Verbum Ultimum: Open to Change

by THE DARTMOUTH EDITORIAL BOARD | 11/6/14 8:38pm

On Monday, the faculty of arts and sciences voted to open course reviews to students during course election period. We commend professors for taking this step, and we look forward to choosing our classes with more information. The long-overdue measure should better inform student choices and incentivize both more effective teaching from professors and more thoughtful evaluations from students.

But Monday’s vote is merely the first step. Next, we urge faculty to vote to require their peers to open their evaluations, instead of having an opt-in rule, and expand the information available on this database. Without these steps, students will continue to rely on outdated, faulty data for certain classes, which will perpetuate the cycle of misinformation in course election.

As it stands, unofficial websites guide student choices. But resources like the Hacker Club’s course picker do not provide the amount or quality of information that we deserve when choosing classes. Most Dartmouth students take 35 or 36 classes here over the course of their four years. When tuition is almost $47,000 annually, and the average student takes nine classes each year, that breaks down into a sticker price of $5,200 per course — and that’s before calculating the cost of textbooks. No one needs to be told that this is an enormous amount of money. We deserve to get the most out of that five thousand dollars, which means being thoroughly informed as to the pros and cons of each class before we sign up. And to be thoroughly informed, we need a formalized and official system with the full weight of the College behind it. We thank the faculty for taking this first step.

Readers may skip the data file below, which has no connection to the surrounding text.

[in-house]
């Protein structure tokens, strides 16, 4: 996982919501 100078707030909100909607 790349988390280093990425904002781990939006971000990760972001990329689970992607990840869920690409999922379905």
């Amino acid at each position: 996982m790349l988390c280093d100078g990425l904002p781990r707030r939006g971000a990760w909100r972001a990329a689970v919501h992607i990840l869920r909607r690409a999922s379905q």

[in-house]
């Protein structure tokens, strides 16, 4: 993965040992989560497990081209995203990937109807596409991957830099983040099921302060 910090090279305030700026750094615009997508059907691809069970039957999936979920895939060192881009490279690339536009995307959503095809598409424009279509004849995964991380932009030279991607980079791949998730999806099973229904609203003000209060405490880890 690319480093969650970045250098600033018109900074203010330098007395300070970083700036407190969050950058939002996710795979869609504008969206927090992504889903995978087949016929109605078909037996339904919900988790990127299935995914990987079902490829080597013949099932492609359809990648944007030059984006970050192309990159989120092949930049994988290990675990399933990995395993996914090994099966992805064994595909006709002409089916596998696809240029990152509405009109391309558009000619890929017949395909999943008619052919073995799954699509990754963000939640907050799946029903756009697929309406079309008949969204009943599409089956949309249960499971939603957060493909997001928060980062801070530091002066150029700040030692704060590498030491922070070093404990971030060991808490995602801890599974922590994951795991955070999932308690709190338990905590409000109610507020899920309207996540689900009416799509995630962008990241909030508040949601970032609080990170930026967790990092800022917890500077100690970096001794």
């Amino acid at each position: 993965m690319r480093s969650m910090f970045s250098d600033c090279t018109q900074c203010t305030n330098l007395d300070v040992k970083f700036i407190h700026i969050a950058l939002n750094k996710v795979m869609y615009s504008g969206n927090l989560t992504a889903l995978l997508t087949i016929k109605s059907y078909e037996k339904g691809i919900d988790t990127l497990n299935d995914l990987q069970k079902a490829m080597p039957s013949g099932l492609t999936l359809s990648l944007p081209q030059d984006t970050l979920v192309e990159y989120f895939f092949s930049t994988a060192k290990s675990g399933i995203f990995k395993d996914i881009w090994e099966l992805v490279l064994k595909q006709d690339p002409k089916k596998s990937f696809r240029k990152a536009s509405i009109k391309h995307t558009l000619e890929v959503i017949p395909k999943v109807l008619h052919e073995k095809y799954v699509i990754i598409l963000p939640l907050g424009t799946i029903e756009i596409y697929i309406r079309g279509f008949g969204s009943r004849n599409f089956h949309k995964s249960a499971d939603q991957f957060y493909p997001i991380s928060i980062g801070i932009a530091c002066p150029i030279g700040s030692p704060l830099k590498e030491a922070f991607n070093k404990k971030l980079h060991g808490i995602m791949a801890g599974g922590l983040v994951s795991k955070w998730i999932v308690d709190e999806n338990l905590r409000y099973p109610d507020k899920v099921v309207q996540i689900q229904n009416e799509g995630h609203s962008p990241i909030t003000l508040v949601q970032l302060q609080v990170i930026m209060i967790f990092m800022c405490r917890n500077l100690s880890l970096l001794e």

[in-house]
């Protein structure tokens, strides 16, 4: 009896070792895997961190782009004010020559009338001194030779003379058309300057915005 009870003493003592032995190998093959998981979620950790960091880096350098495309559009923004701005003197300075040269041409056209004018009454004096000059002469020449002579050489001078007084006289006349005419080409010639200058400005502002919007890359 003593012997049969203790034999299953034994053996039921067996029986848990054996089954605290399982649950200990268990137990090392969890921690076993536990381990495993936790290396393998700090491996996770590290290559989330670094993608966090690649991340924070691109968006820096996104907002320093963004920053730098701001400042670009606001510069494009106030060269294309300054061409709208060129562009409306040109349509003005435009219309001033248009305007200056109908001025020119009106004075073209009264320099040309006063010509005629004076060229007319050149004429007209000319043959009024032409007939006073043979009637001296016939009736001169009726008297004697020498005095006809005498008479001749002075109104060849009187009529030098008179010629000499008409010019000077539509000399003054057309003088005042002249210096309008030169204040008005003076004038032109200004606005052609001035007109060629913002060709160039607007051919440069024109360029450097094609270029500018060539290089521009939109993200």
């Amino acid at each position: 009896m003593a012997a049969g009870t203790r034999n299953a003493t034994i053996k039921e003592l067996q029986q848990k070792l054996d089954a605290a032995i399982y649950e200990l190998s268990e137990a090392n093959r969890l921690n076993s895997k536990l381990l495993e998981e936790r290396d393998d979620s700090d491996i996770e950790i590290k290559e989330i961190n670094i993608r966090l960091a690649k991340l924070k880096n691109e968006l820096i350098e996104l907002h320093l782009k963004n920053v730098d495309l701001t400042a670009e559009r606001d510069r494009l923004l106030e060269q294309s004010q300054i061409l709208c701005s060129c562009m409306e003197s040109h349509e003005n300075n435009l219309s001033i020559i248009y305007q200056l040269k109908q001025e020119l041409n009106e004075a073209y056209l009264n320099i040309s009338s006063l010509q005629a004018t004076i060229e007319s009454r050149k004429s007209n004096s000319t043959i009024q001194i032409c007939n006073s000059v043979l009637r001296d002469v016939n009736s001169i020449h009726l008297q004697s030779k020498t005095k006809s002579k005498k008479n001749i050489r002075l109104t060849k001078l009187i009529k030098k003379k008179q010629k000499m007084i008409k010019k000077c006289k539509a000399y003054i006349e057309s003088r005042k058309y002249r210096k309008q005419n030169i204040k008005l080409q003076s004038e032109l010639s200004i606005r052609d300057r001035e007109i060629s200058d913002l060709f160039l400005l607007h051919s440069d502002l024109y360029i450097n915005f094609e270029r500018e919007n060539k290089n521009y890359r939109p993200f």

We acknowledge the concern that some junior faculty may see a higher rate of critical reviews due to their inexperience, but this should not be a reason they are excluded from the system. Students deserve to know what they are signing up for.

The policy approved by faculty members is weak. When creating Dartmouth’s public course evaluation system, we urge those behind it not to go the way of Harvard University’s analogous system, which recently dropped difficulty ratings from its reviews. One reason why we must be informed before enrolling in a class is to ensure that we can handle it along with our other classes and obligations. At an already elite liberal arts institution, Dartmouth’s quarter system makes for an intense and stressful environment. Public course reviews will allow students to balance their academic course load within this environment. Removing a difficulty ranking limits the utility of such a tool. Let’s hold our own system to a higher standard.

The quality of our undergraduate education has traditionally been one of Dartmouth’s strongest suits, and we must remain constantly vigilant to maintain that strength. Publicizing course reviews to students will incentivize professors to listen to their comments and concerns, and will highlight strong teaching practices while punishing poor ones. Professors will be held widely accountable for unconstructive teaching habits — aggressive and public criticism in class, unfair attendance policies, needlessly harsh grading — and rewarded for strong ones. If no students sign up, a professor re-evaluate his or her teaching methods. And professors with popular classes will be able to single out what makes their style successful, and communicate those methods to colleagues. Open communication and conversation between students and faculty will lead to more information and better classes for all parties involved.

With all the talk about Dartmouth’s social scene, we must remember that first and foremost we are here for the best education possible. To that end, all professors must be mandated to open their courses for public review, instead of the proposed opt-in system. And, just as they are now, students must evaluate their classes before they can view their final grades. Making course reviews public will strengthen that education and lead to better, more fulfilling classes for both students and faculty.